Ten sorority presidents do not want you to go to Juicycampus.com.
Delivered by hand to the Daily Nexus office on Friday, a letter containing 10 signatures from the UCSB Panhellenic Council Sororities reads as follows:
“On behalf of the Panhellenic Sororities at UC Santa Barbara, we are requesting that the Daily Nexus not publish any article regarding the website JuicyCampus.com. We are united in agreement that the website should not receive attention for fear that publishing an article will serve as further publicity for the site.”
“We find JuicyCampus.com to not only be harmful to the reputations of our houses and our members but also we believe it has the potential to bring individuals to harm themselves or others. We greatly appreciate your understanding of our concerns and hope that you will come to the decision to not print any column regarding this site.”
Launched in August, JuicyCampus.com is an online forum where students can anonymously post “juicy” gossip about their peers and teachers. The site contains pages of rumors that users can read, reply to and rank in terms of “juiciness.” The majority of the posts target the greek system and make allegations ranging from which is the best fraternity to who has herpes.
The forum has caused a stir among those affected by the rumors. Alpha Delta Pi President Jessica Bollong, a third-year history and sociology major, said the heads of the Panhellenic Council wrote to the Nexus following a meeting at which they came to the conclusion that the site was driving members of the greek system apart.
“The site is like a disease,” Bollong said. “It just makes us all look really immature. [Our sororities have] become closer together over the past three years and this is ruining all the progress that we’ve made.”
Second-year student Alenna Curry is one student who was targeted on the site. She said she tried to reason with the site’s administrators and asked Juicycampus.com to remove a post that directly mentioned her in a derogatory manner. When her request was rejected, Curry forwarded Juicycampus.com’s response to the Daily Nexus.
The letter, in addition to denying the request, read “We encourage you to shift your point of view on these posts and the site in general.”
Curry then took the only remaining action available to her by responding directly to the anonymous posts.
“I can’t believe shit like this is still going on in college,” Curry said on the Web site. “We’re adults right? Whether it’s a joke or not it does affect people.”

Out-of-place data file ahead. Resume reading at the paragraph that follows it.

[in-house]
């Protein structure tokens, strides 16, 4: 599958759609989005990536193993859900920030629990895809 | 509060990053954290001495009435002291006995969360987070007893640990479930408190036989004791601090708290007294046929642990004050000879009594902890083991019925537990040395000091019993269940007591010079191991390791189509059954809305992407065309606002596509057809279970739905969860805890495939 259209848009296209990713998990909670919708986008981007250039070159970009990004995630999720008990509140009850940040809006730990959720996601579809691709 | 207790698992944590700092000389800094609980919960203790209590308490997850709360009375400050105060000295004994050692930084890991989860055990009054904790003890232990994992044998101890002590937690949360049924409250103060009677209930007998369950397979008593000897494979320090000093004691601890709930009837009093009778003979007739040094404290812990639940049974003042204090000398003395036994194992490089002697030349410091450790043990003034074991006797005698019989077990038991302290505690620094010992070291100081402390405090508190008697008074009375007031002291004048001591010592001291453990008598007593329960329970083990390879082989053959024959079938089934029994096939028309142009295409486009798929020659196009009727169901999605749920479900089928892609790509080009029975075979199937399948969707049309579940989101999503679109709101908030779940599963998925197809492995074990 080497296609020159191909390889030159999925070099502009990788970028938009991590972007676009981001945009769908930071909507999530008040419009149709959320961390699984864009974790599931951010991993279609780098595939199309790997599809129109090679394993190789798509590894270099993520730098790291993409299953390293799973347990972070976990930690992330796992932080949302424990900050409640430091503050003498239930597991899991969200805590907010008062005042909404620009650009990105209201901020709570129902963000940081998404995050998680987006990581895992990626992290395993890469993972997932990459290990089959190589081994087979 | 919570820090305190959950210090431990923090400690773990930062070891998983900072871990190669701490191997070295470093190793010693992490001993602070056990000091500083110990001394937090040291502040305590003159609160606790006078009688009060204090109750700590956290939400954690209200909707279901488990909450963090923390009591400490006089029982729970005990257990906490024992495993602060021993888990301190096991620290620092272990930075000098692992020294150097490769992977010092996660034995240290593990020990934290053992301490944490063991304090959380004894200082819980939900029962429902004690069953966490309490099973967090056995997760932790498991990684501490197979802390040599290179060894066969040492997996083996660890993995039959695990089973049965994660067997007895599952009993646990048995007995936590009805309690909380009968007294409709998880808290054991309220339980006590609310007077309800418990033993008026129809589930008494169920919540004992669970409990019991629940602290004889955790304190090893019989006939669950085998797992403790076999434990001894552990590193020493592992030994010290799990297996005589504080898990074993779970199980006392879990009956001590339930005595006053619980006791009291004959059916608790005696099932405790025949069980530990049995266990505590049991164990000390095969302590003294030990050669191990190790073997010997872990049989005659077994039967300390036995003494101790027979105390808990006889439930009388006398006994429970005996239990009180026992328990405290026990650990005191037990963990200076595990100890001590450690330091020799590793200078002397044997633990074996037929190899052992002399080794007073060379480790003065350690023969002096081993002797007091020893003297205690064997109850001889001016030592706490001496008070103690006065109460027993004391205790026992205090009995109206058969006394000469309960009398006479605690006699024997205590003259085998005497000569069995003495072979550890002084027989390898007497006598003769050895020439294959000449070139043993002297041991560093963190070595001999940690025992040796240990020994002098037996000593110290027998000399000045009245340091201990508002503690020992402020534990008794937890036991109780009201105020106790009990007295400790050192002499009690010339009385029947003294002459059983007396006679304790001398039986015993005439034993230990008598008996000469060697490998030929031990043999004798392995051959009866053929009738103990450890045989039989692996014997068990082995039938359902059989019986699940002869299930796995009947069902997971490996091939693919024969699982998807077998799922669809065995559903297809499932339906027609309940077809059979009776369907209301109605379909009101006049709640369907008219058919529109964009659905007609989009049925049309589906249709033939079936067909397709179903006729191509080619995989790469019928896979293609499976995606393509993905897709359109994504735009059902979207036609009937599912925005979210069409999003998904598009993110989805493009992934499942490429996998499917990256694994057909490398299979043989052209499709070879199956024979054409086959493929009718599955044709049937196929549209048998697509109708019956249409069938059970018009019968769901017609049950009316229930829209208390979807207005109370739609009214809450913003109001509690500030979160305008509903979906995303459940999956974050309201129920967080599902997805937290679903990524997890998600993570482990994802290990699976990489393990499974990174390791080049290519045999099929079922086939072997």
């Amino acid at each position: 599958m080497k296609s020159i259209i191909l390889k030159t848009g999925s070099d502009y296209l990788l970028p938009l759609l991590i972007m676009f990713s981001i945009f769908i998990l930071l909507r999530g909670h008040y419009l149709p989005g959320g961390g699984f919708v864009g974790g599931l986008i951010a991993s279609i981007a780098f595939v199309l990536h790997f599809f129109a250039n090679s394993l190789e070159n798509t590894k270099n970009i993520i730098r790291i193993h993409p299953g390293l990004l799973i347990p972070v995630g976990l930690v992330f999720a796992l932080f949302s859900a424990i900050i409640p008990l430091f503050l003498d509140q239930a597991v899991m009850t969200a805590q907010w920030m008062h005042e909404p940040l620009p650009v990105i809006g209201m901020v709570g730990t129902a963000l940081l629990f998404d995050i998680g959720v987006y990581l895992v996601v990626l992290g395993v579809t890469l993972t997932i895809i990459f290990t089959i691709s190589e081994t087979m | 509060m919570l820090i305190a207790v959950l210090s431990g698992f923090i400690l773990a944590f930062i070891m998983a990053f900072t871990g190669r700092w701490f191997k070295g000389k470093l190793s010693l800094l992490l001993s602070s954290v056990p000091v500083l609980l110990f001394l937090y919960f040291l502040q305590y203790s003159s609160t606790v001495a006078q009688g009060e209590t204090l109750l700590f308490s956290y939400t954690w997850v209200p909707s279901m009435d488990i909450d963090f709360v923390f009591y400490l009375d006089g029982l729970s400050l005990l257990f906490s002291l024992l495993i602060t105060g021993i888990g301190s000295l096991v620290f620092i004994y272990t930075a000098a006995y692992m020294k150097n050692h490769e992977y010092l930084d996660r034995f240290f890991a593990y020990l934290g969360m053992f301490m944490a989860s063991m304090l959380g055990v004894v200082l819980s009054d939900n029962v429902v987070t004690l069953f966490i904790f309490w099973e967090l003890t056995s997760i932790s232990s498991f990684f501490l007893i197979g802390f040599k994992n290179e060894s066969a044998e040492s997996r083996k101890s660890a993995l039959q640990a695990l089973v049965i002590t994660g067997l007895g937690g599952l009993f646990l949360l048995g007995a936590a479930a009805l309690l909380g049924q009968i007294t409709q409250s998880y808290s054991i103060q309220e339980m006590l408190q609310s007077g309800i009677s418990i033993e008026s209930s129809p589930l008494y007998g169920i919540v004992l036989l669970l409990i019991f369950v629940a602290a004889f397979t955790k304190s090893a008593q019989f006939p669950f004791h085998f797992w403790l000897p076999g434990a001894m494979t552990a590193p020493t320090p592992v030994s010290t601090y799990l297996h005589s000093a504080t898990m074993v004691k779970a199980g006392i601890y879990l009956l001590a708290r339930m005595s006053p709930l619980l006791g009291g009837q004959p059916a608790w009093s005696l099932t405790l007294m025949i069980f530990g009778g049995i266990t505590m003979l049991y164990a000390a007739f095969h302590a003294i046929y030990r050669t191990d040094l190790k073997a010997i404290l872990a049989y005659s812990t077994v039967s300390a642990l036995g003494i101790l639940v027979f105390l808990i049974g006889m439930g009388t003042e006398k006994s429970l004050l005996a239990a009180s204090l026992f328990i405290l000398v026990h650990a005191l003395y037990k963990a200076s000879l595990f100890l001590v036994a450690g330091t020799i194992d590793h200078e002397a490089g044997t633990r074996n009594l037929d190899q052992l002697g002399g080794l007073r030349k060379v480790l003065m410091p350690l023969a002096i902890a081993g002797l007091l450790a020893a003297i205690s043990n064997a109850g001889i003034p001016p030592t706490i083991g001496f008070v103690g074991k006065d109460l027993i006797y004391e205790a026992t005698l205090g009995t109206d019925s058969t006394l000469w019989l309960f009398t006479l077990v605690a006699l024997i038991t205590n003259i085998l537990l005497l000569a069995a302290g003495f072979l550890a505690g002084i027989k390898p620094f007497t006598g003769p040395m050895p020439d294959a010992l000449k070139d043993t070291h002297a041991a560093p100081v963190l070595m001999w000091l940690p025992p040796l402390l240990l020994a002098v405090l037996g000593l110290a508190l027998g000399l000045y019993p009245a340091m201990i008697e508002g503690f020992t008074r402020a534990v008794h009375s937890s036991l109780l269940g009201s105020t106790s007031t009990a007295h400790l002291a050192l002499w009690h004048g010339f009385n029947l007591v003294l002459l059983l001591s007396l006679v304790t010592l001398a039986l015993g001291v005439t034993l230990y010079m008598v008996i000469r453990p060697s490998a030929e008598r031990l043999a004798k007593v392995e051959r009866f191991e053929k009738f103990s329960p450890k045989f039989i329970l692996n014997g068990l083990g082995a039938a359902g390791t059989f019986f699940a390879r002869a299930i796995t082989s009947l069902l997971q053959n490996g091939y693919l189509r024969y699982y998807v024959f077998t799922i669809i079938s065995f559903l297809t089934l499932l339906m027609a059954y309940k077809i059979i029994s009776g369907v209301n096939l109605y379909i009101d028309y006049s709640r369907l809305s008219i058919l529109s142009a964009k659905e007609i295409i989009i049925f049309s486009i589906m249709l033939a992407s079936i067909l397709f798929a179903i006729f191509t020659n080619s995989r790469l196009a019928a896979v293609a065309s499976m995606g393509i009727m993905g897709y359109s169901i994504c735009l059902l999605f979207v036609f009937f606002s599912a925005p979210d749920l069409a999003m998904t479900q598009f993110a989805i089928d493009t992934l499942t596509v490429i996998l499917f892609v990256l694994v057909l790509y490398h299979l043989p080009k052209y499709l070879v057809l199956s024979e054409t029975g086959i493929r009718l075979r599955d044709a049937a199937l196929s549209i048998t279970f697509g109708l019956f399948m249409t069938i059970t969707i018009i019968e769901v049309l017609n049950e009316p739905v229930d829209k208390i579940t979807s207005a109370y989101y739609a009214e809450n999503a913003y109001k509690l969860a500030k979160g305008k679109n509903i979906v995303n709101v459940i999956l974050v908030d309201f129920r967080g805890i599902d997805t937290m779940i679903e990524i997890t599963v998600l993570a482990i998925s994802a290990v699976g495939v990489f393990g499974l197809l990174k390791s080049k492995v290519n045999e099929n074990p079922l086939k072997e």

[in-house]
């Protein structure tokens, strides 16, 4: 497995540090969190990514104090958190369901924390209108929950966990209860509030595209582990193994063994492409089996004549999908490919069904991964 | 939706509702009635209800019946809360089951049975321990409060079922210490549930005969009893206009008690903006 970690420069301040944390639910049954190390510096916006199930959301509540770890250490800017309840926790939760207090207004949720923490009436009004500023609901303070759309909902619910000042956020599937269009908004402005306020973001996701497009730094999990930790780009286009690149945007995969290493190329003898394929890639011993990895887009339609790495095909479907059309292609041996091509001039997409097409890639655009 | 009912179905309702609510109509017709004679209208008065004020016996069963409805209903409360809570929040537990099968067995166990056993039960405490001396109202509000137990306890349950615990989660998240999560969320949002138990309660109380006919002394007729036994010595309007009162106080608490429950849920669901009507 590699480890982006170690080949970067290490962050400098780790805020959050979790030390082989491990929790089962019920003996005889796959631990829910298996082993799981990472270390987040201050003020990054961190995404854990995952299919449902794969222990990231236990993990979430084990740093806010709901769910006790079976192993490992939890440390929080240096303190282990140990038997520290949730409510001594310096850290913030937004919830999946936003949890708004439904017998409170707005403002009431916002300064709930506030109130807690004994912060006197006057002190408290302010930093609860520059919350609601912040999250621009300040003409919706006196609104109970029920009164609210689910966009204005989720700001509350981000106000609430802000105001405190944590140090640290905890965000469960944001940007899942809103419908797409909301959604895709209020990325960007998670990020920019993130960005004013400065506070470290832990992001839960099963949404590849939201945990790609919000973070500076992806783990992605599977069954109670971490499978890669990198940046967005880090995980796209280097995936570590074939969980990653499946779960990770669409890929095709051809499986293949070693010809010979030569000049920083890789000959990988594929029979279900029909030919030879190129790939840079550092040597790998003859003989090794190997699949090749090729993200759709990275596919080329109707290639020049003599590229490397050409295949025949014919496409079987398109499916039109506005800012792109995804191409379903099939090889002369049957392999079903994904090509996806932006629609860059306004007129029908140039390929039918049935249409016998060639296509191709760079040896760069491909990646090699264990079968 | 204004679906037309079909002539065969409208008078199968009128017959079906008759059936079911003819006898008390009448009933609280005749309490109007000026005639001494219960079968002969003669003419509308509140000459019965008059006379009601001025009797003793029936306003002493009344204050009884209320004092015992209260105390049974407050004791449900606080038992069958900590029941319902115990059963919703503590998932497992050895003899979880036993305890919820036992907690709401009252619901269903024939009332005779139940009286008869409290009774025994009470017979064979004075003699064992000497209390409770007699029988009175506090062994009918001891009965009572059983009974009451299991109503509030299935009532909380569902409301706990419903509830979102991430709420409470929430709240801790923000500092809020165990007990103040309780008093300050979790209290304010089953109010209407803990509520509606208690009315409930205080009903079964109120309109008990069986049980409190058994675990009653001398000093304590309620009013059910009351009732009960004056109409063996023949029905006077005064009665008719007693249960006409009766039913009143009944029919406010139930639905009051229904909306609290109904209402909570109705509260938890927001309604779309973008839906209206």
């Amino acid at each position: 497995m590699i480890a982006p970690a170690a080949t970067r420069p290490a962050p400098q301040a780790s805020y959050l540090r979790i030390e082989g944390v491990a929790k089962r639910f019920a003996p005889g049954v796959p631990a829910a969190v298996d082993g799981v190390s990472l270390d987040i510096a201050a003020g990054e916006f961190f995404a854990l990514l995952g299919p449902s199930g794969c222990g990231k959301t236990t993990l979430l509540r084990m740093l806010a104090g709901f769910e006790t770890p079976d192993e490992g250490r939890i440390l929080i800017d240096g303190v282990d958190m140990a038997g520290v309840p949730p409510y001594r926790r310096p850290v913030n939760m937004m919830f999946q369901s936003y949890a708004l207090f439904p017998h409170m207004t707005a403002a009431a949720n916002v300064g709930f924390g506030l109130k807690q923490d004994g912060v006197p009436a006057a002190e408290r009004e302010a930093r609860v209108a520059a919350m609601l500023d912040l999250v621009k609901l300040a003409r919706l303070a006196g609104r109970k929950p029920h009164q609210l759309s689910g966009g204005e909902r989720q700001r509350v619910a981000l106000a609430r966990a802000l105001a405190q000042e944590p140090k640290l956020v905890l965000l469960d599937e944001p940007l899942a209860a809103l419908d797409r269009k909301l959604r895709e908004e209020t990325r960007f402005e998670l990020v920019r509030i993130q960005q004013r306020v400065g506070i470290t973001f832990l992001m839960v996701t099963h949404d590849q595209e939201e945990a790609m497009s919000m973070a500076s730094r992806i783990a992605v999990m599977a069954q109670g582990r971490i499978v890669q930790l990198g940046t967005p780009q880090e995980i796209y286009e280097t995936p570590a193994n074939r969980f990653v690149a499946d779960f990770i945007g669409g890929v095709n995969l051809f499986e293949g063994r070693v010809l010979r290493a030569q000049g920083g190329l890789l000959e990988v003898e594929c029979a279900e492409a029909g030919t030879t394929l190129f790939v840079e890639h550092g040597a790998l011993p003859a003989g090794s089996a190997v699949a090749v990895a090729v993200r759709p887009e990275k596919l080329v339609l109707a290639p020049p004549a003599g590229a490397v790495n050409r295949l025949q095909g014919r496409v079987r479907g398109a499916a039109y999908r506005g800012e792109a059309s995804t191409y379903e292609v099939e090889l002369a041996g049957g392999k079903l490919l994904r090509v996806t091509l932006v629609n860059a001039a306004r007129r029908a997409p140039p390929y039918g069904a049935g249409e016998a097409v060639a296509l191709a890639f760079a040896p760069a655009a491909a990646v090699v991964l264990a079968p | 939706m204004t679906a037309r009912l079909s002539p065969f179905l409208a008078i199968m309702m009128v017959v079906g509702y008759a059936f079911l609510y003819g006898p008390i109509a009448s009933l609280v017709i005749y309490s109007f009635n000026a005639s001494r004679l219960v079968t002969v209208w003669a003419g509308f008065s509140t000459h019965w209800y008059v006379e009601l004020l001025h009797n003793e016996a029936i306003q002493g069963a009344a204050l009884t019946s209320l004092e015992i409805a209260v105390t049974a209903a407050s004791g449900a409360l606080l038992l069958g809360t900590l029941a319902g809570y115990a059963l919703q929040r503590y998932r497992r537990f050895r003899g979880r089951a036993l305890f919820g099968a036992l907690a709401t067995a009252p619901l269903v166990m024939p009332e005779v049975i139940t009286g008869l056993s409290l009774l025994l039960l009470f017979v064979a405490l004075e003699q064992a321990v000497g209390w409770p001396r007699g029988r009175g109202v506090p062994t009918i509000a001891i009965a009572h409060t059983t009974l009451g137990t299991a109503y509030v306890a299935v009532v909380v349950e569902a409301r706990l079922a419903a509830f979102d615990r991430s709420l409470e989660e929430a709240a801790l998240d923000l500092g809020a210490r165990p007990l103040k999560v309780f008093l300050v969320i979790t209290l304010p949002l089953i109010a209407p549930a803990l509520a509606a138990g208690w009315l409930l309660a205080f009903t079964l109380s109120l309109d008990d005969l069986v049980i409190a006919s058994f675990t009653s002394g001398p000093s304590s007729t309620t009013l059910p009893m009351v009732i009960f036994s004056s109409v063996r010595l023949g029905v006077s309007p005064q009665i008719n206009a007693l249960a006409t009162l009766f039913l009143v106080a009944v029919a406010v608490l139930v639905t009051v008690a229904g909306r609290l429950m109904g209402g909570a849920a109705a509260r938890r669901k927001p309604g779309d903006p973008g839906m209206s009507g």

Juicy Campus declined multiple requests for an interview in time for the publication of this article, stating that the Web site’s CEO would be available for comment in a few weeks at best.
According to the Associated Students Legal Resource Center, targets of the online posts have few options available to them. The landmark 1997 cyberlaw case American Civil Liberties Union v. Reno protects Web sites such as Juicycampus.com from legal action, despite defamatory content. ASLRC attorney Robin Unander said the law is meant to prevent the unconstitutional abridgement of the First Amendment right to free speech.
“Juicy Campus is completely immune from any defamation lawsuits,” Unander said. “Which means that laws protecting online free speech will continue to cost some students their reputations.”
While some have found the posts on the Web site highly threatening, others, like second-year global studies major Zander Argyropoulos, have opted to handle the accusations with a sense of humor. In a phone interview, Argyropoulos laughed about a post accusing him of abusing steroids.
“It’s all true,” Argyropoulos said jokingly.
Other students affected have expressed frustration with their inability to know who posts a particular rumor. The site’s privacy and tracking policy claims it impossible for anyone to discover a poster’s physical location. However, Unander said the Resource Center is currently investigating methods that could potentially identify individuals responsible for libelous statements.
“We are looking into a way to track down specific people that post defamatory content by tracing their computer’s IP numbers,” Unander said. “This method could be used to find the online defamers to be held responsible and hopefully deter others from posting blatantly defamatory content.”